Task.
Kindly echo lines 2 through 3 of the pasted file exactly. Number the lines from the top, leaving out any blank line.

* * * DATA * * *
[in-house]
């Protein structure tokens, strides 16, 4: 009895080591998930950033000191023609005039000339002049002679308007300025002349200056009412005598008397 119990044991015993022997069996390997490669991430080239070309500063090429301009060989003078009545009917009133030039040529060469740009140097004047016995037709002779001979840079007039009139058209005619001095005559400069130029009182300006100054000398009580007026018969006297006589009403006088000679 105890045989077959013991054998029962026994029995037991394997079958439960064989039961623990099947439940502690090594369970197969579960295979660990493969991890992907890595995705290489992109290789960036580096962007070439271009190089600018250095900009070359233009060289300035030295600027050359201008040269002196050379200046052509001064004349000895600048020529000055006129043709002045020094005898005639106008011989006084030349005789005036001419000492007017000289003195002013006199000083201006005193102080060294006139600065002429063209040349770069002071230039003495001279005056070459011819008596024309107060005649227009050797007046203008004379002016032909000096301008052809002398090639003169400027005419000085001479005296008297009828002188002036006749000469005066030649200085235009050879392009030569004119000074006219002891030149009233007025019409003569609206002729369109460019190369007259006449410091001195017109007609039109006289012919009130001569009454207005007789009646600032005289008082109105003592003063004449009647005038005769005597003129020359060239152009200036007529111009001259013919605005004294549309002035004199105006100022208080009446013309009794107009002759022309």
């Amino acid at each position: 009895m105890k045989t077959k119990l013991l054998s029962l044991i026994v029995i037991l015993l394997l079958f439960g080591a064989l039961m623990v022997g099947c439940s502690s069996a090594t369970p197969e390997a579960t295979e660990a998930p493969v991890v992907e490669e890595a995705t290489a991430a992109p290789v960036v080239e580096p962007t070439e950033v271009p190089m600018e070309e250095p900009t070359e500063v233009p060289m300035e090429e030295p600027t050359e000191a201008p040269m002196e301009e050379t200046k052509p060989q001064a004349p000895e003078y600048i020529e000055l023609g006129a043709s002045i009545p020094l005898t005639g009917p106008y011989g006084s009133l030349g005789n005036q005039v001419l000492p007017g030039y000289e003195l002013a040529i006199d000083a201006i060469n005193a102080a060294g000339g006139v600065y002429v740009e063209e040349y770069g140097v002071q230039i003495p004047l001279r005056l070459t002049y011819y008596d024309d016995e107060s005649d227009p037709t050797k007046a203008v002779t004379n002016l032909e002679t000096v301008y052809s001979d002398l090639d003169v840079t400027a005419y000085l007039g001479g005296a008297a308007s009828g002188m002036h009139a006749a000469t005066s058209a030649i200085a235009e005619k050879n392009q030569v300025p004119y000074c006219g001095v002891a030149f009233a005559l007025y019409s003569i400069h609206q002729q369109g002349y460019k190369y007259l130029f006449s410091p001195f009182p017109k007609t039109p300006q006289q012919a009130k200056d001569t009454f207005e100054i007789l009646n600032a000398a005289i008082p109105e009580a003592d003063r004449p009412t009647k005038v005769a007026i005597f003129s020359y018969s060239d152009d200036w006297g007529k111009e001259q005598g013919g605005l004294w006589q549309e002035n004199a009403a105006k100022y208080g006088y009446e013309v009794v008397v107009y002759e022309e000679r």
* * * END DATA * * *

């Protein structure tokens, strides 16, 4: 009895080591998930950033000191023609005039000339002049002679308007300025002349200056009412005598008397 119990044991015993022997069996390997490669991430080239070309500063090429301009060989003078009545009917009133030039040529060469740009140097004047016995037709002779001979840079007039009139058209005619001095005559400069130029009182300006100054000398009580007026018969006297006589009403006088000679 105890045989077959013991054998029962026994029995037991394997079958439960064989039961623990099947439940502690090594369970197969579960295979660990493969991890992907890595995705290489992109290789960036580096962007070439271009190089600018250095900009070359233009060289300035030295600027050359201008040269002196050379200046052509001064004349000895600048020529000055006129043709002045020094005898005639106008011989006084030349005789005036001419000492007017000289003195002013006199000083201006005193102080060294006139600065002429063209040349770069002071230039003495001279005056070459011819008596024309107060005649227009050797007046203008004379002016032909000096301008052809002398090639003169400027005419000085001479005296008297009828002188002036006749000469005066030649200085235009050879392009030569004119000074006219002891030149009233007025019409003569609206002729369109460019190369007259006449410091001195017109007609039109006289012919009130001569009454207005007789009646600032005289008082109105003592003063004449009647005038005769005597003129020359060239152009200036007529111009001259013919605005004294549309002035004199105006100022208080009446013309009794107009002759022309």
């Amino acid at each position: 009895m105890k045989t077959k119990l013991l054998s029962l044991i026994v029995i037991l015993l394997l079958f439960g080591a064989l039961m623990v022997g099947c439940s502690s069996a090594t369970p197969e390997a579960t295979e660990a998930p493969v991890v992907e490669e890595a995705t290489a991430a992109p290789v960036v080239e580096p962007t070439e950033v271009p190089m600018e070309e250095p900009t070359e500063v233009p060289m300035e090429e030295p600027t050359e000191a201008p040269m002196e301009e050379t200046k052509p060989q001064a004349p000895e003078y600048i020529e000055l023609g006129a043709s002045i009545p020094l005898t005639g009917p106008y011989g006084s009133l030349g005789n005036q005039v001419l000492p007017g030039y000289e003195l002013a040529i006199d000083a201006i060469n005193a102080a060294g000339g006139v600065y002429v740009e063209e040349y770069g140097v002071q230039i003495p004047l001279r005056l070459t002049y011819y008596d024309d016995e107060s005649d227009p037709t050797k007046a203008v002779t004379n002016l032909e002679t000096v301008y052809s001979d002398l090639d003169v840079t400027a005419y000085l007039g001479g005296a008297a308007s009828g002188m002036h009139a006749a000469t005066s058209a030649i200085a235009e005619k050879n392009q030569v300025p004119y000074c006219g001095v002891a030149f009233a005559l007025y019409s003569i400069h609206q002729q369109g002349y460019k190369y007259l130029f006449s410091p001195f009182p017109k007609t039109p300006q006289q012919a009130k200056d001569t009454f207005e100054i007789l009646n600032a000398a005289i008082p109105e009580a003592d003063r004449p009412t009647k005038v005769a007026i005597f003129s020359y018969s060239d152009d200036w006297g007529k111009e001259q005598g013919g605005l004294w006589q549309e002035n004199a009403a105006k100022y208080g006088y009446e013309v009794v008397v107009y002759e022309e000679r």